Flu season is upon us. With the onslaught of runny noses, aching muscles, headaches, fevers and coughs, we are likely to be uninspired to cook, and more apt to just grab some burgers on the way home and eat in front of the T.V.
But if you can drag yourself out of bed, (or if you are currently feeling healthy and fine), you might want to take note of these five power foods that can help you boost your immunity and stay healthy (er) this winter season.
Check it out.
Ok- no cooking required, just a tap and a bottle or glass. Water is said to be our first line of defense when it comes to fighting off viruses as the mucous membrane of the nose needs to stay moist to work its best.
“(The nose) acts like a sticky flypaper to trap things like dust, dirt and bacteria and prevent them getting to the lungs,” said Dr. Lewis in an article with the dailymail.co.uk. “If you are dehydrated, the mucous membrane will dry out. When this happens, it is half as effective.”
Experts recommend getting eight glasses pf the magic liquid a day. Fill up a re-usable water bottle and bring it to work, refilling it at lunch time.
Oysters are a great source of zinc, a mineral that’s been linked many times over to a healthy immune system. Oysters do the job of inspiring your white blood cells to attack bacteria and viruses like the flu or colds hanging out in your system.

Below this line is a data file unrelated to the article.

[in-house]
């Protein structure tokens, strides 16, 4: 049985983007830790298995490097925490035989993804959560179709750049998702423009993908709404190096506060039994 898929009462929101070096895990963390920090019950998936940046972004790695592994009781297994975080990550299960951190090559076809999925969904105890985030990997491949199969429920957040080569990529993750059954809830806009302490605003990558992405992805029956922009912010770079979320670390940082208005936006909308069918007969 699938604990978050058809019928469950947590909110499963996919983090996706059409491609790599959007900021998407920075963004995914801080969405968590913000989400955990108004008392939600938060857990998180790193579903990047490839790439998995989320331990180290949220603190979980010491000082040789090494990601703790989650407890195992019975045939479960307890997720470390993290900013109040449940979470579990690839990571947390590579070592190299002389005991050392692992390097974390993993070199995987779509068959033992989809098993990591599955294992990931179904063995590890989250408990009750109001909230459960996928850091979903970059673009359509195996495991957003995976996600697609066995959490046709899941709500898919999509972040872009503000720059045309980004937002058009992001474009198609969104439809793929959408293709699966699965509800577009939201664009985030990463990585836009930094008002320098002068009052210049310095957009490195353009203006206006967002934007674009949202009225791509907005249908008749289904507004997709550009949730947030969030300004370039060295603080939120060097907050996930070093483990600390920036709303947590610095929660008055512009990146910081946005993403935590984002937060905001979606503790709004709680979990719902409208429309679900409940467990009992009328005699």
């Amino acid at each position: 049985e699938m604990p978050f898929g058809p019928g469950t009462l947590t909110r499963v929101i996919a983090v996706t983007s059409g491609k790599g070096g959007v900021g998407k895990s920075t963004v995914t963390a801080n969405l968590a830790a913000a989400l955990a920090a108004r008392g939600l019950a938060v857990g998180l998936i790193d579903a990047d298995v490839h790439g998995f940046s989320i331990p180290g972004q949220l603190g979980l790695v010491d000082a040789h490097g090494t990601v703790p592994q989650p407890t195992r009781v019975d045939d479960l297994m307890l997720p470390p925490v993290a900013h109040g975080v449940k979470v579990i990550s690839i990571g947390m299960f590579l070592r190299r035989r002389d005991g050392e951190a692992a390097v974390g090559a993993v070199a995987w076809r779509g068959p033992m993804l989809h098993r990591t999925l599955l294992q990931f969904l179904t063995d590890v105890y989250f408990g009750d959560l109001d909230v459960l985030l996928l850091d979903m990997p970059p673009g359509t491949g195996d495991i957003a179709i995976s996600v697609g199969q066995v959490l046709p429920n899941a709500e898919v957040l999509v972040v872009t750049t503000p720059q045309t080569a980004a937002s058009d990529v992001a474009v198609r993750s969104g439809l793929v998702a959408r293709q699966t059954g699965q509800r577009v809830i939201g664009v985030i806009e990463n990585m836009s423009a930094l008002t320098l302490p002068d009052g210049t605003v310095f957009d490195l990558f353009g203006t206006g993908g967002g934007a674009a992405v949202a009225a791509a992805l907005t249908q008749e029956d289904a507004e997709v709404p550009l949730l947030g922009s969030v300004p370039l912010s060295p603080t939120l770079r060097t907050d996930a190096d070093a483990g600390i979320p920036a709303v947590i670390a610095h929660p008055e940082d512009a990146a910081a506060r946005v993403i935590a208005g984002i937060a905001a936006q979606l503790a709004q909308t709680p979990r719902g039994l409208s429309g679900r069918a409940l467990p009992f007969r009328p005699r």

You don’t need much- just about 13 milligrams of zinc a day. That’s about one oyster hors d’oeuvre on your plate. Yum.
3) Green Tea
The health benefits of drinking green tea can range from lowering cholesterol, to contributing to cancer prevention, and it can also help to ward off the flu, say some.
All kinds of tea are made from the same leaves but white and green teas contain higher levels of catechins than black tea–the flavonoids that are thought to be responsible for tea’s antiviral properties. Drink up!
No one knows exactly which probiotics work best for increasing the body’s immunity or exactly how they work, but it has been found that having healthy amounts of probiotics in your system can be of benefit to fighting off illness.
Plain yogurt is a great source of these mighty warriors of the digestive tract- make sure to get the kind that lists ‘live and active cultures’ on the container.
Squash is a favorite winter-time food, as it’s packed with vitamins and can keep well and for a long time once it is harvested in the fall. Squashes of all kinds provide the body with vitamin A, and C, phytonutrients, antioxidants, potassium, fiber, beta-carotene, and B vitamins: essential nutrients in keep colds at bay.
Try them cut in half and baked, boiled, and blended into soups. A great compliment to any meal!